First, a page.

Thursday, September 13, 2012

Not For Me

Now that I am officially done with surgery, I think I can safely say that it is not for me.  I like clinic wayyyy too much (surgeons are supposed to hate clinic with a vengeance), and I also really love writing notes (cue everyone ahead of me in the medical world rolling their eyes and thinking: oh just you wait, honey).

Don't get me wrong - being in the OR is really really awesome, and the idea of being able to go inside someone and just fixing them with your bare (but scrubbed and gloved) hands is so freaking cool (and I totally get the whole God complex thing - you are fixing someone WITH YOUR HANDS).

But once I got past the wow factor of seeing someone's insides manipulated, I've realized that my favorite part of surgery is actually seeing the patient each day after the operation on morning rounds and seeing what progress they've made.

I like hearing their stories; reading their charts; asking them about their ability to poop, pass gas, and ambulate ("have you passed any gas from below?" "you mean farted?"); meeting their family when they come to visit.

I've noticed that it's the lowest-level residents who spend the most time on the floors with the patients, and the least amount of time in the OR, and as you get more senior, you get to spend more and more time operating.  This makes sense, as the final goal of a surgical residency is, of course, to be doing surgeries (duh).  But I think I like what the lower residents do better!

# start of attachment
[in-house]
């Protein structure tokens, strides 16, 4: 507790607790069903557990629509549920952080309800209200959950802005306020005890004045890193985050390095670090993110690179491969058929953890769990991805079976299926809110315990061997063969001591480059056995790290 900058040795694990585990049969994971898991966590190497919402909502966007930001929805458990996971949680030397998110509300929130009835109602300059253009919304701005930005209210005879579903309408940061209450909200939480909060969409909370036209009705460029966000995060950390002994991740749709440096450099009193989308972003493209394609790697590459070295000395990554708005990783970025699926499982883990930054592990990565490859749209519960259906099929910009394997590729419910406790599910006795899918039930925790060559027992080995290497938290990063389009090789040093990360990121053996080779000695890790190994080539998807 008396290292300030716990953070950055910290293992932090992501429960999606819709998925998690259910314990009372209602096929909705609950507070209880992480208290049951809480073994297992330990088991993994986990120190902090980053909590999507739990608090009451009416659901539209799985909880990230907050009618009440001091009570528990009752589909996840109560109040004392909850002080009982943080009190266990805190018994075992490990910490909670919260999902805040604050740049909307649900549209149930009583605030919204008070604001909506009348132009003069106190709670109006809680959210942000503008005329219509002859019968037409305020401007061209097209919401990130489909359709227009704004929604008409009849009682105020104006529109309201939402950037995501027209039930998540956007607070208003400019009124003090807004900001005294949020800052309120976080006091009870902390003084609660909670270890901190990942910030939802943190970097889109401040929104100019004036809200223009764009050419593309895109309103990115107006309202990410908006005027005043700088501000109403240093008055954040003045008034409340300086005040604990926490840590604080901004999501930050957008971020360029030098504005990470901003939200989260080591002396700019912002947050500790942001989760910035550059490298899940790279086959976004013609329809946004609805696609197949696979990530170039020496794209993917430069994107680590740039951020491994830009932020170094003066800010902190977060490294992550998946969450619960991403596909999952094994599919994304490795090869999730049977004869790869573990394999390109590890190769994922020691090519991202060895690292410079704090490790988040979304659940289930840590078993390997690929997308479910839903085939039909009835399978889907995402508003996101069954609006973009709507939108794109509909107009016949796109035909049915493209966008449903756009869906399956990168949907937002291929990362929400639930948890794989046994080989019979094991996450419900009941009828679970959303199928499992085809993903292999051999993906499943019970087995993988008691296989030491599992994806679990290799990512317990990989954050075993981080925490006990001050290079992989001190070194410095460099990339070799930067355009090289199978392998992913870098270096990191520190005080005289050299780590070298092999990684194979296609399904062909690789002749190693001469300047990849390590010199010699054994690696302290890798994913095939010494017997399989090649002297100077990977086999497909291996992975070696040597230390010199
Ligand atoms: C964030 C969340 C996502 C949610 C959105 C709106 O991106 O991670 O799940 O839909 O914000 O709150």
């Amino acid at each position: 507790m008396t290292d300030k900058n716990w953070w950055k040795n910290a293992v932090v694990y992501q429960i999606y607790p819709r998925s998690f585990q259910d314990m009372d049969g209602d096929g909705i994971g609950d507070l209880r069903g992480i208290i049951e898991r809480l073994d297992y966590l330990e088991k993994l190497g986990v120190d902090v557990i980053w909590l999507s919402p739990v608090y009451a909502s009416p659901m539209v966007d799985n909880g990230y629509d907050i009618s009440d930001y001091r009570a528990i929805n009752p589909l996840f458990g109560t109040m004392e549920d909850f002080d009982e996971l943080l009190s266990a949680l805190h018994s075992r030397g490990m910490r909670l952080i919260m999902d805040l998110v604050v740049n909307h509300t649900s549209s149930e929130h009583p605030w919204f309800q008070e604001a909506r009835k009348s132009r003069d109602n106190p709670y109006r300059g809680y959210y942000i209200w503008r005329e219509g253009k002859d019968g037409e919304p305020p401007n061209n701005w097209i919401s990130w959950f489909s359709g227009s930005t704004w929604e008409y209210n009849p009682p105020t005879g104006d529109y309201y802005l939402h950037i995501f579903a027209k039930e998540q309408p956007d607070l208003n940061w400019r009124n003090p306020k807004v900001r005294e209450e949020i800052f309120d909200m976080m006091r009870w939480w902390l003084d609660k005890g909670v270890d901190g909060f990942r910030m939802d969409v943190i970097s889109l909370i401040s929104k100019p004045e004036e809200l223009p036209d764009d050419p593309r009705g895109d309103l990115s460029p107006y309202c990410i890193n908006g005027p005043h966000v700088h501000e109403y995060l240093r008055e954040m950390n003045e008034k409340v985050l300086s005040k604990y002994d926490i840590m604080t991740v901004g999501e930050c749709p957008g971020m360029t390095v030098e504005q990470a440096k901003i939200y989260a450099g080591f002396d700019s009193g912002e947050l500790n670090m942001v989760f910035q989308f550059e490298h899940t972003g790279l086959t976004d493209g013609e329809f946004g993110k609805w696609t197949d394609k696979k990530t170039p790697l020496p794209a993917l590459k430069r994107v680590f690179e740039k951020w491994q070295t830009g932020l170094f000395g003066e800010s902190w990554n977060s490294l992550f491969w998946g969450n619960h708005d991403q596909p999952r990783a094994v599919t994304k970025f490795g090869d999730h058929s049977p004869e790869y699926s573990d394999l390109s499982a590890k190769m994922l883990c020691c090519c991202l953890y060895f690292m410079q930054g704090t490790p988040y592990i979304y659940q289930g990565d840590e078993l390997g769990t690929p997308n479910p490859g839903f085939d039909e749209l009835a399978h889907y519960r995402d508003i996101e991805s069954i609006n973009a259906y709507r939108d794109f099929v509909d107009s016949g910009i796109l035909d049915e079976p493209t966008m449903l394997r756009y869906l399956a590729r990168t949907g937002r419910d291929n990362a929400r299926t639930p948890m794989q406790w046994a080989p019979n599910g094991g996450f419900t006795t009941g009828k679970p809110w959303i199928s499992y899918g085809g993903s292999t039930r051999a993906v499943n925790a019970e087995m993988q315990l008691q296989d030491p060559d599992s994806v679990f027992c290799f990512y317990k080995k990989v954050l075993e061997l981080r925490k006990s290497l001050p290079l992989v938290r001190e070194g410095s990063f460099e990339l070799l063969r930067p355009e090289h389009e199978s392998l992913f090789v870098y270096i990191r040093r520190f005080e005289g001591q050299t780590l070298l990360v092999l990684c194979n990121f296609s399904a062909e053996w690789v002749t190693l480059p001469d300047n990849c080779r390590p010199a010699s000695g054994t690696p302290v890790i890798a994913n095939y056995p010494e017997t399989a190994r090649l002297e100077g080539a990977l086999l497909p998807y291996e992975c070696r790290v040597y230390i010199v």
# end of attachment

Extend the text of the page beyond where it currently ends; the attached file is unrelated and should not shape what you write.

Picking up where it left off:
Plus, I'm already bored of some surgeries.  After I saw like, two thyroidectomies, I was totally over them and chose not to scrub into any because I felt like I had already been-there-done-that.  But the same surgeon does at least a few of them every single day.  You probably lose some of the wow factor after your 50 billionth thyroidectomy.

Plus plus, writing long, detailed notes is like writing a story!  You get all this mumbo jumbo of information (uch, patients as historians are the worsttttt, amiright?), and you get to organize that info in such a way so that it is coherent and will make logical sense to anyone else who reads it.  Challenge accepted!  And rounding is just telling that story, hearing other people's stories, and coming up with the next chapter (sort of?).  I think I could handle the whole rounding-until-noon thing if I get me some comfier walking shoes.

Plus plus plus, the hourssssssss.

Soooo... internal medicine? yesnomaybe?


  1. Totally with you on some surgeries getting boring after just a few times of watching! How do they have the motivation to keep doing the same old procedure, day after day after day?

    "passed any gas from below" is the most hilarious terminology. We just say "have you passed wind" - everyone knows what that means.

    What is rounding? Is it some kind of active verb meaning to do a ward round?

  2. congratulations on finishing your surgery rotation! i love reading your posts - keep them coming :)

  3. Thanks Jane!!

    TTBA, I guess if you love something enough it never really becomes monotonous. Doing a ward round is not a term I've heard, but I would bet that rounding is the same thing - going from patient to patient with the whole team and discussing any overnight events and the plan for the day. Medicine's rounds are notoriously long while surgery's are remarkably short.